Miami performances are at the Ziff Ballet Opera House at the Adrienne Arsht Center for the Performing Arts of Miami-Dade County, 1300 Biscayne Boulevard, Miami.
Fort Lauderdale performances are at the Au-Rene Theater at the Broward Center for the Performing Arts, 201 SW 5th Avenue, Fort Lauderdale.
Children must be at least six years old to attend.
Libretto by Giuseppe Giacosa and Luigi Illica
To be young, in love, and in Paris...The magic of the famous Latin Quarter and Puccini's unmatched ability to capture love's passion, hope, and sorrow have made La bohème one of the world's best loved operas. Audiences have never stopped returning to revel in this moving story and Puccini's famous score since its debut in 1896.
If you've never seen La bohème, don't miss this extraordinary opportunity to enjoy one of the world's most popular operas. And if you have, all the excitement, glorious arias, and heartbreak will thrill you once again.
Brittany Ann Reneé Robinson
Adam Lau [Debut]
R. Keith Brumley [Debut] for Lyric Opera of Kansas City
Mark Stanley [Debut]
Wig and Makeup Designer
Sung in Italian with English and Spanish projected titles.
This production was made possible by a generous gift from Randy Gage.
Broward performances are
sponsored by Rose Miniaci.
Photo © by Douglas Hamer for Lyric Opera of Kansas City
Act I. In a garret: Paris, Christmas Eve
The painter Marcello and poet Rodolfo are distracted by the cold. Marcello is also frustrated because of a woman: his fingers are frozen, he says, as if he were holding them in the glacier of Musetta’s heart. Rodolfo throws his manuscript into the stove, providing a burst of heat. Colline, a philosopher, joines them. The flames die, to cries of “down with the author,” when the musician Shaunard appears with food, wine, and money. As the friends celebrate, Benoit, their landlord, arrives, looking for back rent. Marcello invites him in, serves him wine, and feigns outrage when Benoit boasts of amorous adventures. The bohemians toss him out and leave for dinner.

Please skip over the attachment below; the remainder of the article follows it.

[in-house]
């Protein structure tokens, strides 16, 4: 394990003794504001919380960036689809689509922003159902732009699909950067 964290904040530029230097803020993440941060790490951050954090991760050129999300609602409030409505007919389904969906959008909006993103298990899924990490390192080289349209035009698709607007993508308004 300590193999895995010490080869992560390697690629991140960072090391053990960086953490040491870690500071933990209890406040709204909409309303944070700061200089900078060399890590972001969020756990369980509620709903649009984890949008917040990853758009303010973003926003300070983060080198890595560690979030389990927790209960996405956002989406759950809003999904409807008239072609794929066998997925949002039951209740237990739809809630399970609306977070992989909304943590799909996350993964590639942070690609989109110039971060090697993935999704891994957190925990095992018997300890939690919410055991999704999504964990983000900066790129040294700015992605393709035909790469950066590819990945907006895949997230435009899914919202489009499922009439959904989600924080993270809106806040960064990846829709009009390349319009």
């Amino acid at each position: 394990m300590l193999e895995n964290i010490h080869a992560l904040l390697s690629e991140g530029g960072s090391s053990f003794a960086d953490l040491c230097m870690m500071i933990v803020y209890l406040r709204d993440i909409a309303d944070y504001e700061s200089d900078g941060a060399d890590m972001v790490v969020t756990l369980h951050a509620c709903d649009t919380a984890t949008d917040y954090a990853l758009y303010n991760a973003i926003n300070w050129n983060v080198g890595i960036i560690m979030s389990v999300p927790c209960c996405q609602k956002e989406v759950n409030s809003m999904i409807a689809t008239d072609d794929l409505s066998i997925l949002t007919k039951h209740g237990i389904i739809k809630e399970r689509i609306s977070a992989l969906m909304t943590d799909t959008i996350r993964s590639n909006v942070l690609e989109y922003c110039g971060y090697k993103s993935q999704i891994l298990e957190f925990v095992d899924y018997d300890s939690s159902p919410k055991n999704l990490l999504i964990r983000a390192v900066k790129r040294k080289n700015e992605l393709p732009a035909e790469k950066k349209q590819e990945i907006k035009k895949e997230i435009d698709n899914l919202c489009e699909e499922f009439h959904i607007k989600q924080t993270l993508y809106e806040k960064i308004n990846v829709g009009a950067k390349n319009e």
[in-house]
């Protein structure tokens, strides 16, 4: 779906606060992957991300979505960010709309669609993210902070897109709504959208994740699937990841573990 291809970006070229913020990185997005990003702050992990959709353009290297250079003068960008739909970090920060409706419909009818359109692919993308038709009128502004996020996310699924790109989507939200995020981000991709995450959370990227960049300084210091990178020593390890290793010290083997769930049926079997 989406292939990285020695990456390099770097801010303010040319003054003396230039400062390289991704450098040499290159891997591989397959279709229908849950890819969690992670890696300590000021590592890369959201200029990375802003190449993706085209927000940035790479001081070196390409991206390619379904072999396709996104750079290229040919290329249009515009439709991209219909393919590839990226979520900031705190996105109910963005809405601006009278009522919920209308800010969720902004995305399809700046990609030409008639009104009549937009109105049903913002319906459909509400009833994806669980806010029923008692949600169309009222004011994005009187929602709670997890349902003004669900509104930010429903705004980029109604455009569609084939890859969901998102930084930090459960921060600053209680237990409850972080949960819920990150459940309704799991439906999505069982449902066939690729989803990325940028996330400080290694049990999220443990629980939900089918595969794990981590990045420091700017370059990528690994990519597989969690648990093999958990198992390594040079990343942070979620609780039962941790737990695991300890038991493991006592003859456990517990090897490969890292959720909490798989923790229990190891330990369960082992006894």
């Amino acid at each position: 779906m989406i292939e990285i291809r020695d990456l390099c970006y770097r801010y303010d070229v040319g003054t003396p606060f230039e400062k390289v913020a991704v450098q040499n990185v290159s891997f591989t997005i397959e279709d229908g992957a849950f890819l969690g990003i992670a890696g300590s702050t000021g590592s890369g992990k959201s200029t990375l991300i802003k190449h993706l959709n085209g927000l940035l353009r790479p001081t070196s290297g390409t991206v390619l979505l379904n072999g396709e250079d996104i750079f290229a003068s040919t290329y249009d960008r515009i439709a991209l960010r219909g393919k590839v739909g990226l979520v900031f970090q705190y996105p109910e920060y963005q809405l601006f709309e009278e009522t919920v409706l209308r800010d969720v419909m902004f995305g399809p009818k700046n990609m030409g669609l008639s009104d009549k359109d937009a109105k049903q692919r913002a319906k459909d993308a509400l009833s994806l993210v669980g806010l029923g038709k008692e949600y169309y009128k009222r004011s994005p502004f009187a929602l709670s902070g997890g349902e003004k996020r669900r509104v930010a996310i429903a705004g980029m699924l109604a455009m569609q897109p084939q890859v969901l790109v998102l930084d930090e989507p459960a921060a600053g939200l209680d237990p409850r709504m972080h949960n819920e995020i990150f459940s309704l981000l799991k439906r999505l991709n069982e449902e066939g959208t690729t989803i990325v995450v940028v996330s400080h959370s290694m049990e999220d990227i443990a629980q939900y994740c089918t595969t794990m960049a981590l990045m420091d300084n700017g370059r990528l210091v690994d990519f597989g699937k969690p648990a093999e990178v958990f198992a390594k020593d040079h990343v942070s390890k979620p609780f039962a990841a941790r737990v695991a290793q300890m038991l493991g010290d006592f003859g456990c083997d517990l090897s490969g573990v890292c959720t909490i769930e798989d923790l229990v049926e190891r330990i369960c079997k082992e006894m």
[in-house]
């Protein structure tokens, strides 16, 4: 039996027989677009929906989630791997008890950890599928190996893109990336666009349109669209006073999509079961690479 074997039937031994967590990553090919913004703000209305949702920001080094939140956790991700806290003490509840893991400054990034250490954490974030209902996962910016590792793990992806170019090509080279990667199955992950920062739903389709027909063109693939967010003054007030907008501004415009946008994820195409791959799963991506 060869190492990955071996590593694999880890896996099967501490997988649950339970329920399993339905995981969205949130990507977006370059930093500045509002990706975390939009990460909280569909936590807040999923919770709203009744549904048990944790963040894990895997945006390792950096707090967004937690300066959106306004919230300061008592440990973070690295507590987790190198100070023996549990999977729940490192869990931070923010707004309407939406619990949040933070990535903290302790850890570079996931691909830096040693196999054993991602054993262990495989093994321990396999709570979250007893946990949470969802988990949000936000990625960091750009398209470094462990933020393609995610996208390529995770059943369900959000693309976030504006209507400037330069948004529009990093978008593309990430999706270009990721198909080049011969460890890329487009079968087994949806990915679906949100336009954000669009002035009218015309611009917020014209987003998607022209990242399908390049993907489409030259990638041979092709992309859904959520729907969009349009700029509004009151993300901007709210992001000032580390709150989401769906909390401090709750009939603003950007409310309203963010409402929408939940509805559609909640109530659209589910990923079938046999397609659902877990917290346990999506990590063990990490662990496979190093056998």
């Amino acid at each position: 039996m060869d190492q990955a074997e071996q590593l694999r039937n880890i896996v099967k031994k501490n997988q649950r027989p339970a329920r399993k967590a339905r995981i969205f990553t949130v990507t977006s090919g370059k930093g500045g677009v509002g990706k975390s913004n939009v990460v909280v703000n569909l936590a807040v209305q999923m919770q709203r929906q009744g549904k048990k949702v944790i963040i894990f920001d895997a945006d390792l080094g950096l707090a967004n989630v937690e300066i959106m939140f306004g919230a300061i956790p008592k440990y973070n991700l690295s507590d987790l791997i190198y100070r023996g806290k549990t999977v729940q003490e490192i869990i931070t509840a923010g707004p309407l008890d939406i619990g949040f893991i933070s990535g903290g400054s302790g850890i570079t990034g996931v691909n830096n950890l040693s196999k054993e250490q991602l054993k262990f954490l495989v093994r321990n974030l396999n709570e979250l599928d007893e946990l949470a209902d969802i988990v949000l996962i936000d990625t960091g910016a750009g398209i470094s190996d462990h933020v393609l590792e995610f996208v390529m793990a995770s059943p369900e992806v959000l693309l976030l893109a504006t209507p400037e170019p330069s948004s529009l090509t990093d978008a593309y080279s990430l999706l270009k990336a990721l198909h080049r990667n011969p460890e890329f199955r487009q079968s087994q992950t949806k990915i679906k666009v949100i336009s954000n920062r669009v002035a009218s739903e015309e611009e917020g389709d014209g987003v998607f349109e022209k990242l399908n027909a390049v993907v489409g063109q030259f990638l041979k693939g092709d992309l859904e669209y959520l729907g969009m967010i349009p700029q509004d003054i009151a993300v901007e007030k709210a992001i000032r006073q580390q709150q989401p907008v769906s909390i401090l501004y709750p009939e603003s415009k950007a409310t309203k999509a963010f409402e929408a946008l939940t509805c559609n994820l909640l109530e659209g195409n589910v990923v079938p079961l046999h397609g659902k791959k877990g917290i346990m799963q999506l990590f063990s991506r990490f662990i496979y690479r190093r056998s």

Rodolfo stays behind to work, saying he’ll join the others shortly. He hears a knock. It is a neighbor, Mimì. She has a coughing fit, then a fainting spell, dropping her candle and key in the process. Rodolfo relights her candle, but it blows out again, as does his. Hunting for her key, they touch. Rodolfo notices her hand is cold and tells her about himself, letting her know that he finds her attractive. She responds, revealing her gentle nature and vivid imagination. Rodolfo’s friends call from below. Rodolfo shouts back that he is no longer alone. He and Mimì are in love.
Act II. In the Latin Quarter
Crowds of people, shopping and socializing, mill around outside Café Momus. Colline is pleased to find a good secondhand coat; Rodolfo buys Mimì a pink bonnet. The friends settle in at the café when, to Marcello’s dismay, Musetta enters with her escort, a rich old man named Alcindoro. She flamboyantly attempts to attract Marcello, who avoids her. She breaks down his resolve, much to the amusement of his friends, by publicly, seductively, calling attention to the pleasure she takes in being admired. Marcello cannot resist. Feigning a hurt foot, Musetta sends Alcindoro off to buy shoes, then falls into Marcello’s arms. She directs the waiter to give the bohemians’ bill to Alcindoro. The group runs off into the crowd with Musetta on their shoulders.
Act III. At the Barrière d’Enfer: Winter
Before daybreak, sweepers at the tollgate call for the guards to let them enter. Countryfolk arrive en route to their markets. Meanwhile, nighttime revelries continue at a nearby tavern. Mimì asks a sergeant for directions to the tavern. She seeks Marcello, who, with Musetta, works there. She tells Marcello that Rodolfo is overly jealous and suspicious of her. When Rodolfo emerges from the tavern, she hides. Rodolfo confides to Marcello that he must leave Mimì because her flirtatiousness drives him crazy, then admits that her bad health is to blame. He feels remorse because he can’t afford to care for her. Mimì, overhearing, realizes that she might die. As she sobs, Rodolfo finds her. Suddenly, Marcello hears Musetta’s laugh and, jealous, runs into the tavern. Mimì bids Rodolfo farewell, but the two agree that parting in winter is difficult: They’ll wait until April. Marcello and Musetta break up.
Act IV. In the garret
Rodolfo and Marcello each report on having seen the other’s former girlfriend. They voice pleasure that the women are prospering, but their feelings are reflected in their inability to concentrate on work. Shaunard and Colline arrive with food. The four are interrupted by Musetta: Mimì is on her way, too weak to climb the stairs. They bring her in and put her to bed. Musetta leaves with Marcello to fetch a doctor. Colline decides to sell his coat, taking Shaunard off so that Mimì and Rodolfo can be alone. The two reminisce about the night they met. When the others return, Musetta gives Mimì a muff to warm her hands, allowing her to think it is from Rodolfo. Mimì drifts off to sleep. As the friends wait for the doctor, they realize that Mimì has died. Rodolfo learns of it from the others’ faces. He cries out her name.